What Newton didn’t say (as far as I’m aware) is “or at least there should be”.
(Otherwise known as why purely positive dog training isn’t effective.)
I had a fun evening out with a very longstanding friend this week (we met on our first day at nanny training college some 25+ years ago). She is one of the finest kids nannies I know (witnessed by the fact that her last employers kept her on until their third child left for university. Yes, UNIVERSITY. The kid is 19 years old!) You can imagine that she knows a thing or two about raising kids. It’s her passion.
As ever, the conversation turned to the psychology of behaviour and, as ever, we found more similarities than differences in bringing up children and puppies. I know, I know, puppies are NOT people and shouldn’t be treated as such, blah blah blah. But, let’s face it, both are highly social beings learning how to live in human society. At a certain point, they both have no understanding of language. And at all points they both have a well-defined appreciation of outcomes.
And it’s outcomes that I want to talk about. Because, with dogs and kids (and adults actually, but we’re so not going there..!), behaviours are driven by what happens in response to them. In short, behaviours that are successful (i.e. achieve the desired outcome) are repeated. Behaviours that do not achieve the desired outcome are unlikely to be repeated. This is a simple construct which dog trainers (and nannies) use to explain the need for boundaries. And in the main, with consistent application, it works.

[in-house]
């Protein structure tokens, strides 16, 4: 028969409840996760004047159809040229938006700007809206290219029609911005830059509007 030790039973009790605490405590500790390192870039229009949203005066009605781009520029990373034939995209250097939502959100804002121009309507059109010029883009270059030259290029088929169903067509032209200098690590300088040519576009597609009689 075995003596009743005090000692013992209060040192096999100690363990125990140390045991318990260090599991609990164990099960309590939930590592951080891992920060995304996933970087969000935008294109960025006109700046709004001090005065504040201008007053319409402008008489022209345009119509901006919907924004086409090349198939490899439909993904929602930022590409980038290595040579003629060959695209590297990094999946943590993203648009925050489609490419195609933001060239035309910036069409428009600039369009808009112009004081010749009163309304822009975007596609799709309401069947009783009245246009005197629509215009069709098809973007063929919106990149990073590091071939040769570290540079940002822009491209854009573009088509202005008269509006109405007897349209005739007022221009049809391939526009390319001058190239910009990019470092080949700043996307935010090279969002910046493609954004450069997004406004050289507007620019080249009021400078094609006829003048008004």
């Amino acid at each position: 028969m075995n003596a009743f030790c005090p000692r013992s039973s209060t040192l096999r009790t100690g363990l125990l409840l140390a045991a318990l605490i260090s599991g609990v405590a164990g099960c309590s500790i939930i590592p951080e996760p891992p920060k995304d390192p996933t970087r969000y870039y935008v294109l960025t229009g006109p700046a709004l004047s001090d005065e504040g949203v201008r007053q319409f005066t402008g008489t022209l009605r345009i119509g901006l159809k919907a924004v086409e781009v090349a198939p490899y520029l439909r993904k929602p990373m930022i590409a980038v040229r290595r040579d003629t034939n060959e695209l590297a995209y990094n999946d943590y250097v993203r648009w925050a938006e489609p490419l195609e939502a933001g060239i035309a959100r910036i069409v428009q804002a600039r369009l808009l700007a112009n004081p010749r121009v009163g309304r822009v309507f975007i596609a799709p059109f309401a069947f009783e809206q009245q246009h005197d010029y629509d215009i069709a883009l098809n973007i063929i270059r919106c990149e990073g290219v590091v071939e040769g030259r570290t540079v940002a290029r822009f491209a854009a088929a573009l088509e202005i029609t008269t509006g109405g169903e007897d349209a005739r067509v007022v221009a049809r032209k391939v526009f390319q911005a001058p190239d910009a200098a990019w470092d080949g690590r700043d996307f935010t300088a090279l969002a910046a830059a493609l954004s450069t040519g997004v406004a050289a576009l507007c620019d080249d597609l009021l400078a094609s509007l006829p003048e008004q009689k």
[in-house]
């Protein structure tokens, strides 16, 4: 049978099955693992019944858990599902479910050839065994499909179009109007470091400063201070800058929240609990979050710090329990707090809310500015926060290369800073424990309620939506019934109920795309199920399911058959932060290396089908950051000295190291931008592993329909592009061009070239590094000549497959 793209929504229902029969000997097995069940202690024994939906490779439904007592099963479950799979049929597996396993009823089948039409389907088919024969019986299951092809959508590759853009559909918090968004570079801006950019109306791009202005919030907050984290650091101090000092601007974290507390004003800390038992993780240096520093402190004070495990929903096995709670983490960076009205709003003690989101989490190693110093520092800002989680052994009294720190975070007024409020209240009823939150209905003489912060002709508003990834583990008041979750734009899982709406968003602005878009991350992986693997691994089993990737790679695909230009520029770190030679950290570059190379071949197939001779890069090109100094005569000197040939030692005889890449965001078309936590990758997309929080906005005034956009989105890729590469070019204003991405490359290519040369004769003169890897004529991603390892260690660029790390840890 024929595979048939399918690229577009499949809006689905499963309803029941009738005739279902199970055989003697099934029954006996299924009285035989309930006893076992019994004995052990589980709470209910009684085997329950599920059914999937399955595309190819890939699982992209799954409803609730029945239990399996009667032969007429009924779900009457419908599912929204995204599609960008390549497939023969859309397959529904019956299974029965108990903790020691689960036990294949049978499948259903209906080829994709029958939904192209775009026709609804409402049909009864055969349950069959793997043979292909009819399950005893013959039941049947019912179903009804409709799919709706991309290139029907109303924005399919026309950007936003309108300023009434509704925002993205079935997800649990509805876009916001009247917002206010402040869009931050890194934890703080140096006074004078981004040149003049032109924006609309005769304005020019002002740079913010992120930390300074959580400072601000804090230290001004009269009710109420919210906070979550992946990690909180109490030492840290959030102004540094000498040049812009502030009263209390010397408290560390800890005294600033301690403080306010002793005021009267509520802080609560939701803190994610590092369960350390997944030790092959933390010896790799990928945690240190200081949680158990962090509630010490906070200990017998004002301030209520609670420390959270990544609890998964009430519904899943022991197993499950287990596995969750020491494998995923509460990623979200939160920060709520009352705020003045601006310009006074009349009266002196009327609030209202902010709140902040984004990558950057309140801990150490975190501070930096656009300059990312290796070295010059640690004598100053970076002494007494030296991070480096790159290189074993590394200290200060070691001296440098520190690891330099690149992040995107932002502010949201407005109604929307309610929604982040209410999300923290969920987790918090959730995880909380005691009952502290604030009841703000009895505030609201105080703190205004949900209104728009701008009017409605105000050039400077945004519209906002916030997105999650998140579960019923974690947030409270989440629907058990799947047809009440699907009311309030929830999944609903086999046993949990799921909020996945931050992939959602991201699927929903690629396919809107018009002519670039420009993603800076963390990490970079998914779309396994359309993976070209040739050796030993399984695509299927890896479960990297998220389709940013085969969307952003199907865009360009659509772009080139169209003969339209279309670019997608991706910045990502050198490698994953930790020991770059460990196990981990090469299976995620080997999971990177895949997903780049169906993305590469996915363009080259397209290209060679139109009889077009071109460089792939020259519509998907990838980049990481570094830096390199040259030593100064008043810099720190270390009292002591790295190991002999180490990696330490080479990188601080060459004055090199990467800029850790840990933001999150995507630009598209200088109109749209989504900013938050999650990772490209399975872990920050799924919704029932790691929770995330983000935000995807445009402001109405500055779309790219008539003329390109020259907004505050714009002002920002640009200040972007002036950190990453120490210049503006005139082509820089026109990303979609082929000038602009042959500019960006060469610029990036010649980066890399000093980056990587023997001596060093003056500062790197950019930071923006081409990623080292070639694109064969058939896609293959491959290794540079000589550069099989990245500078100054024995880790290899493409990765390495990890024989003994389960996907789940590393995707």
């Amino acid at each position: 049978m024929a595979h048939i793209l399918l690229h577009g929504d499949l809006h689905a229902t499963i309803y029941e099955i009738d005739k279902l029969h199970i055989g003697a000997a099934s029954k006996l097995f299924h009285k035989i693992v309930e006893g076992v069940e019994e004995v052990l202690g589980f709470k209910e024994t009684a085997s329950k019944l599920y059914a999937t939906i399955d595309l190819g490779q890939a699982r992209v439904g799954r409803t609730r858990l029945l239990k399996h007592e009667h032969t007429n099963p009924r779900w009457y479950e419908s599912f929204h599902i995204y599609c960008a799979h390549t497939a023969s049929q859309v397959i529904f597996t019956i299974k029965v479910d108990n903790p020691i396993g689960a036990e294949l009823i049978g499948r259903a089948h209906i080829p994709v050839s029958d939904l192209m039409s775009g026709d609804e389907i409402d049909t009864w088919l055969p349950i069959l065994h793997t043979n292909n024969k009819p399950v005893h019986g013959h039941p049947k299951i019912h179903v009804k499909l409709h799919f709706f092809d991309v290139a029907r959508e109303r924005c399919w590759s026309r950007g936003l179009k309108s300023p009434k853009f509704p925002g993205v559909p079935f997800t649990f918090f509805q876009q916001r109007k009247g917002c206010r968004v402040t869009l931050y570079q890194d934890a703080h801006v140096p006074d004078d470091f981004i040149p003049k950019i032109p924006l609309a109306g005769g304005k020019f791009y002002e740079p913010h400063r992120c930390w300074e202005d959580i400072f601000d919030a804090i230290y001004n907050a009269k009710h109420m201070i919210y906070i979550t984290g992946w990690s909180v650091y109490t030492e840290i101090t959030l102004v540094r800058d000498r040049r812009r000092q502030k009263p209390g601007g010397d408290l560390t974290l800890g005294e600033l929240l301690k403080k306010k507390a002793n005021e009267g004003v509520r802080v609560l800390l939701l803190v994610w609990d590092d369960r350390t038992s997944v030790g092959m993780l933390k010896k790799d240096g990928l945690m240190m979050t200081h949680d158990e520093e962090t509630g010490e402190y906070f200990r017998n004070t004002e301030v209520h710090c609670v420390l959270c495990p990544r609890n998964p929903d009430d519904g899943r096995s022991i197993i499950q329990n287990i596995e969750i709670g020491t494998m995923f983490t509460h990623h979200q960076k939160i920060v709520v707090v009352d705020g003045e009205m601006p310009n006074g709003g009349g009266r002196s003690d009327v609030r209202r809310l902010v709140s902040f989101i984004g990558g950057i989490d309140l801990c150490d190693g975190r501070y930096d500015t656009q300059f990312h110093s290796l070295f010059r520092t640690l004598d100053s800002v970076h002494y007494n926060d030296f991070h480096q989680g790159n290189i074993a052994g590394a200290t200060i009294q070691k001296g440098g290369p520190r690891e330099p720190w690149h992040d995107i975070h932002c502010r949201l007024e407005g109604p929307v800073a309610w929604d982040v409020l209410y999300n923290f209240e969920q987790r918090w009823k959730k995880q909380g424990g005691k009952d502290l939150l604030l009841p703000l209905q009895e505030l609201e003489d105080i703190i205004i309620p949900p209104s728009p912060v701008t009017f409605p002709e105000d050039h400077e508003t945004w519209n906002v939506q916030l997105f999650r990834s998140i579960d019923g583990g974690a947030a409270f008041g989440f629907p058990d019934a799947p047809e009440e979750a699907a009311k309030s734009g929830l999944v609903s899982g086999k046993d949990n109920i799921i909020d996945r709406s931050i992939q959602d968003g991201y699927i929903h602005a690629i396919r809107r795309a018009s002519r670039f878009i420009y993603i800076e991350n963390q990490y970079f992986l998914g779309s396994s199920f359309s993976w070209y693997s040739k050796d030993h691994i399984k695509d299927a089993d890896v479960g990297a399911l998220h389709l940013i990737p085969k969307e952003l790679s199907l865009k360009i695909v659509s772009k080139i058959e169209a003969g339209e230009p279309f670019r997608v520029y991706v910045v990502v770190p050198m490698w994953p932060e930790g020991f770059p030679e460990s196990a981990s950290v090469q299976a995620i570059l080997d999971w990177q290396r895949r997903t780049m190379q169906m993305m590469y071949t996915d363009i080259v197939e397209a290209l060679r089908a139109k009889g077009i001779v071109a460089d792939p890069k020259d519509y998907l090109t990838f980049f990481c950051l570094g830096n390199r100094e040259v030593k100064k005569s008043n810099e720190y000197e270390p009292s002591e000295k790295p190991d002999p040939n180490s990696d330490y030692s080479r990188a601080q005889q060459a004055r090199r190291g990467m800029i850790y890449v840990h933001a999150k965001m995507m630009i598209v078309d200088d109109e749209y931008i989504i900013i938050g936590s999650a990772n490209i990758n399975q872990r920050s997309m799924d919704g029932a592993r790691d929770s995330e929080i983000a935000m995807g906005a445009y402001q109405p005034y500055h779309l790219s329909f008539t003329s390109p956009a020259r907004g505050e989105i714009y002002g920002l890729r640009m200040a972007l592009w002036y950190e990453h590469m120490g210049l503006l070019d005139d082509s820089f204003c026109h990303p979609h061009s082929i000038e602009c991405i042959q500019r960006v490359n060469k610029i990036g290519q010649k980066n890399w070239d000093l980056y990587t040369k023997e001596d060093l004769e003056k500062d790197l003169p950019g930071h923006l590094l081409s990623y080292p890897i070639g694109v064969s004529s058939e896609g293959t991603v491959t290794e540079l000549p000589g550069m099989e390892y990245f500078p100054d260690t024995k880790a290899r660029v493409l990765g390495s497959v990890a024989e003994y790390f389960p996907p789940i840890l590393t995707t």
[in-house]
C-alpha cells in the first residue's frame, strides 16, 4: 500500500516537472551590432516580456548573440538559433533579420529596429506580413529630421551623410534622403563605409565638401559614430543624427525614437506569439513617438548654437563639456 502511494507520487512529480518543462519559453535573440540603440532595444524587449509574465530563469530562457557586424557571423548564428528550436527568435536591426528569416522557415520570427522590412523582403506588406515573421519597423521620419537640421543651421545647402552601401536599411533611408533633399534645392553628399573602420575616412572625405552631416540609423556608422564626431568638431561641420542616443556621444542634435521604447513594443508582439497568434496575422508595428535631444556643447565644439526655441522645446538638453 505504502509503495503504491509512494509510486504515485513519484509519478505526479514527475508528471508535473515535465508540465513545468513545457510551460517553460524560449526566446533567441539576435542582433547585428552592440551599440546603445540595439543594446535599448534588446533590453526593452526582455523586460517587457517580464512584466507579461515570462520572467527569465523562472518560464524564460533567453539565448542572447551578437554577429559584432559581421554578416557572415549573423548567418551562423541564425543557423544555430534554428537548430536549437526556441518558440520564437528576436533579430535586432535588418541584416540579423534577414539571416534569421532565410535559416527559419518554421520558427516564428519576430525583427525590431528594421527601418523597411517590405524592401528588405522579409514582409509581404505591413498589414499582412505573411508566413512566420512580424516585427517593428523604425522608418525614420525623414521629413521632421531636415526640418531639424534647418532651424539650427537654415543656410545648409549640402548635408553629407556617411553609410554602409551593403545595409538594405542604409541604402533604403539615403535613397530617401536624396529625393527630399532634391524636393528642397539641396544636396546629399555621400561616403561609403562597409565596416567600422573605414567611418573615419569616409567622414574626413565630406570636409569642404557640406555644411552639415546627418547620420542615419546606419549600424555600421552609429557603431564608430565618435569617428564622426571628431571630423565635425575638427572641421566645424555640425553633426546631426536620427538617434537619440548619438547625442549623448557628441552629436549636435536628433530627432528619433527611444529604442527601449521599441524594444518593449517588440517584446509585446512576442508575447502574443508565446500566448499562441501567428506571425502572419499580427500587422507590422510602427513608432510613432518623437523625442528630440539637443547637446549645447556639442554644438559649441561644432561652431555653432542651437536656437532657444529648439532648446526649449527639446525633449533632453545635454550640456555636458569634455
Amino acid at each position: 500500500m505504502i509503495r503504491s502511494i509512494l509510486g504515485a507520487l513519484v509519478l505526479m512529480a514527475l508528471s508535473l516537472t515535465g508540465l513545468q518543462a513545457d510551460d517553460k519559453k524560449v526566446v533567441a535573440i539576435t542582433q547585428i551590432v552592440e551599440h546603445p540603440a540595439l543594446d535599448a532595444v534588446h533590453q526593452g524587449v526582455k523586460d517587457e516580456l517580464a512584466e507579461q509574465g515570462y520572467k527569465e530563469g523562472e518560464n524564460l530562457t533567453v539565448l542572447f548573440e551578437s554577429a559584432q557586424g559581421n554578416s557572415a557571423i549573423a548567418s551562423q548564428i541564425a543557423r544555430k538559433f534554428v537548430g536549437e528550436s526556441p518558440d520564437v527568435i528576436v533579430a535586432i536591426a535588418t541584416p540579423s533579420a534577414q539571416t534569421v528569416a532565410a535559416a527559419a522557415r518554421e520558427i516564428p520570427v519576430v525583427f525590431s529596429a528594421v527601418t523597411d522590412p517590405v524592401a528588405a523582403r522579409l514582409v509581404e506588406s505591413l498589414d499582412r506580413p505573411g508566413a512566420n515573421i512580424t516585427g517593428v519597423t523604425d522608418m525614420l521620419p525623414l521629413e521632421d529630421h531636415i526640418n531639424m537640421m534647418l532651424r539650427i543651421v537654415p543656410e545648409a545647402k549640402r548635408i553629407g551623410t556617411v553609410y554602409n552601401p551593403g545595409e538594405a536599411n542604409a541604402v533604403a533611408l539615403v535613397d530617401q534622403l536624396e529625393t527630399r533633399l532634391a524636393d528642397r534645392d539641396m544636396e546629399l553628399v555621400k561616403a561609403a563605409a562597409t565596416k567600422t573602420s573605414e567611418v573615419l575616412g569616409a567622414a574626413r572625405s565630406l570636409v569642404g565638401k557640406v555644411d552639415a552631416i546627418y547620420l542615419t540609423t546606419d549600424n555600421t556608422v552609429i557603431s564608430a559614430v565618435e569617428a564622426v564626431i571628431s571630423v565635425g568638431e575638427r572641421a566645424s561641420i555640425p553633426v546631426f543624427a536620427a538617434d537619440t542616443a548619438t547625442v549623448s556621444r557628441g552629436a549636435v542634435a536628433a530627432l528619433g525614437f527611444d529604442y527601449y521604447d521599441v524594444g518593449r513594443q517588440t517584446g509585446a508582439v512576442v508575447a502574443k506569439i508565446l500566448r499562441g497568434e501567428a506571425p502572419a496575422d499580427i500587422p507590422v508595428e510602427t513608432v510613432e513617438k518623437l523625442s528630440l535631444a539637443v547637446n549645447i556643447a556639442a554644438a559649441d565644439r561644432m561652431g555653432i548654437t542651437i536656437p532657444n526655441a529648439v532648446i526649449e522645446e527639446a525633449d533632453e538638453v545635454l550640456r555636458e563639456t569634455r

There is, however, a hiccup. Which is that the perceptually unsuccessful behaviour may still be rewarding for the protagonist in some way, and therefore may not only be repeated, but could in fact increase.
This is where the sage advice of “reward the behaviours you like, ignore the ones you don’t” starts to fall down. It’s also where dog trainers start to get a little nervous as it’s where the other “P” word starts to be used. Yes, punishment. It’s not a pretty word, associated as it is in our society with pain, fear and intimidation.
“But I don’t want to punish her, I just want her behaviour to change”. Well, how do we change behaviour? We change the outcome.
So let’s take the “P” word out of the equation and talk outcomes. Consequences if you like. The result of doing something being less than favourable. That’s all we need to do. To decide what the outcome will be, and then to follow-through.
Threats mean nothing.
Consequences mean everything.
Threats have a tendency to tip over into retribution.
Consequences are reasonable, appropriate and proportionate.
They are also predictable. Because predictability gives the learner choice. If refusing to eat my broccoli always = no pudding, I can make an pre-informed decision about what I will do. The same applies to refusing to sit when asked = no treat (and no immediate opportunity to make good). But if throwing a temper-tantrum alters the outcome, guess what? Yep, a bigger tantrum next time. And if that’s your dog, it’s a tantrum with teeth!
Newton clearly saw the balance in the world when he penned his 3rd law. So maybe we can bring some balance back to our dog- and child-rearing practices by applying this undeniable principle there too.
It puts me in mind of a sign in a local shop: “Unattended children will be given a free puppy and an espresso”. A frustrated response to some adults’ behaviours? Clearly. Effective? If they followed through, you betcha!!!